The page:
Cybersecurity? That’s all about big corporations and the government, or the military, right? Quite often when I tell someone that I’m working on my master’s degree in cybersecurity, those are the kind of questions I get in return. What they don’t realize is that cybersecurity is for everyone, especially in today’s technologically enhanced world. Computers are smaller, faster, and more capable than ever before, and they’re everywhere. Fortunately, security isn’t really as complicated as some may think and just learning some of the basics will pay big dividends. Additionally, the basic principles of security are essentially the same, no matter the size of the network. Over the next few months, I’ll write about those security fundamentals that can apply to all networks, with a focus on home and small business networks.
I don’t blame anyone for their misconceptions about cybersecurity. The world of computer technology is a pretty daunting beast when you step back and look at everything it involves. That, compounded by the ever accelerating rate of change, is enough to intimidate anyone. After all, the average computer user just wants a device they can access, easily use for whatever tasks they need, and put away when they’re done—just like we do with kitchen appliances. We’re not quite to that point just yet, but I think we’re making strides in that direction. In order to get there, developers need to make security features seamless, not optional, and not something that requires extensive care and feeding by the user. If something requires extra time and effort, or is too complicated and confusing, many people just won’t do it. In the meantime, we’ve got to make sure those basic security chores are getting done.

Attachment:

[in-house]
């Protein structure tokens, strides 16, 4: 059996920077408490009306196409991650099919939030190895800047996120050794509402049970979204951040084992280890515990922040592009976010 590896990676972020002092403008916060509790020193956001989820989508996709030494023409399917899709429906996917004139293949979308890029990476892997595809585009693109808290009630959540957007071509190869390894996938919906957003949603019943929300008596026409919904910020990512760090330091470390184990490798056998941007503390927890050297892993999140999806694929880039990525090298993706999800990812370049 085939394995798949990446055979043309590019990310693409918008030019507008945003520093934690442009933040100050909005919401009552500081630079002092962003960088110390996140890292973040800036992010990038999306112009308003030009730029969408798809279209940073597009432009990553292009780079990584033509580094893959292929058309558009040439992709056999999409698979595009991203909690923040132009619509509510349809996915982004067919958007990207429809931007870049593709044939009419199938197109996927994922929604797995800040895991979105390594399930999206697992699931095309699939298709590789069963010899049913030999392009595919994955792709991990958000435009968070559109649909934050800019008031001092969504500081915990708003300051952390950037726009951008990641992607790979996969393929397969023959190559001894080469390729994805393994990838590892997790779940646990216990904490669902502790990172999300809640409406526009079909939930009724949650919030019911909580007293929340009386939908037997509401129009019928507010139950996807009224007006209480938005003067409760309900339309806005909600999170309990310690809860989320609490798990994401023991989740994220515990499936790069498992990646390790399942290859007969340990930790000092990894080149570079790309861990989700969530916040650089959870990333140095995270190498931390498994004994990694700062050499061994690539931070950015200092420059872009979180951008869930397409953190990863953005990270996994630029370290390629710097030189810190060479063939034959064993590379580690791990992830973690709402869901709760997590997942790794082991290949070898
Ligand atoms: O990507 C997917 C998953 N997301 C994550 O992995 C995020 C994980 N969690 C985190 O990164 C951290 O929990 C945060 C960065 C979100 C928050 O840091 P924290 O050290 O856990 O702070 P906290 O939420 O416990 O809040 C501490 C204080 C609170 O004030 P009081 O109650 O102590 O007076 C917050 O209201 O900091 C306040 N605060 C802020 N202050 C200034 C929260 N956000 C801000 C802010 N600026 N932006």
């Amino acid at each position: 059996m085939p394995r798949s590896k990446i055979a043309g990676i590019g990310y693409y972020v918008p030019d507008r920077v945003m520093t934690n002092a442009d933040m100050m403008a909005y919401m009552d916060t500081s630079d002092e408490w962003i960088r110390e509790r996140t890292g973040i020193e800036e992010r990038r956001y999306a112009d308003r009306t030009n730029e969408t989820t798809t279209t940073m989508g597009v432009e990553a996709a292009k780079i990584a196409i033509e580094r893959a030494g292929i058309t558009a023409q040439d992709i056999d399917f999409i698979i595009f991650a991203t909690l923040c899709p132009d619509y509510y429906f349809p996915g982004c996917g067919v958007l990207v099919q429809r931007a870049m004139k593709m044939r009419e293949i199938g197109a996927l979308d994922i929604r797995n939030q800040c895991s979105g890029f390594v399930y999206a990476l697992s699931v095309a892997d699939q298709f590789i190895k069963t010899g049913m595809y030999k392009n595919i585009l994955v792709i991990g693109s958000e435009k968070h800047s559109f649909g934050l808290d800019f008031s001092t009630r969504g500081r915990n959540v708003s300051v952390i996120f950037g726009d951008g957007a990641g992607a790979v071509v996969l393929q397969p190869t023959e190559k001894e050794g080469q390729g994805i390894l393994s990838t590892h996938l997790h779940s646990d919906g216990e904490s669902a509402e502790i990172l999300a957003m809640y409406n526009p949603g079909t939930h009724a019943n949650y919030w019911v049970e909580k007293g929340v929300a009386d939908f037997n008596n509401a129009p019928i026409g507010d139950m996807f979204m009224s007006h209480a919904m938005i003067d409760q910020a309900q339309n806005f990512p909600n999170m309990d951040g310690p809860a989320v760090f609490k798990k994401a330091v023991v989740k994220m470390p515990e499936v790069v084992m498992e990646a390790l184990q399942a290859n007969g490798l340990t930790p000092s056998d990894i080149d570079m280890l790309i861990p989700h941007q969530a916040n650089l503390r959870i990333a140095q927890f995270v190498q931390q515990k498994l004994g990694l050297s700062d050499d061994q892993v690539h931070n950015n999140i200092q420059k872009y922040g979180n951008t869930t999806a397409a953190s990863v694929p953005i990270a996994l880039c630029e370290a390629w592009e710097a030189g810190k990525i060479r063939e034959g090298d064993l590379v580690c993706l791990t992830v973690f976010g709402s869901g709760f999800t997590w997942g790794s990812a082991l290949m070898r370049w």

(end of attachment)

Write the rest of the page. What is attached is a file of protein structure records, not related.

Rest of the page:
So, what can we do and how do we get started? Just as in the corporate world, user training and awareness are key. A quick Google search will show that there are plenty of resources out there to help out. The National Cybersecurity Alliance is one very good example. They offer resources to help people with privacy, online safety, and keeping their businesses secure. They partner with the Department of Homeland Security in the STOP.THINK.CONNECT Campaign and they also have a program which enables anyone to become a “Champion of Cybersecurity Awareness Month” which is every October. These sites are a great starting point and offer tons of resources to help out with the basics of cybersecurity. In my next post, I’ll dig into those basics.
National Cybersecurity Alliance
National Cyber Awareness System (DHS/CISA)
Department of Homeland Security’s Stop.Think.Connect.™ Campaign.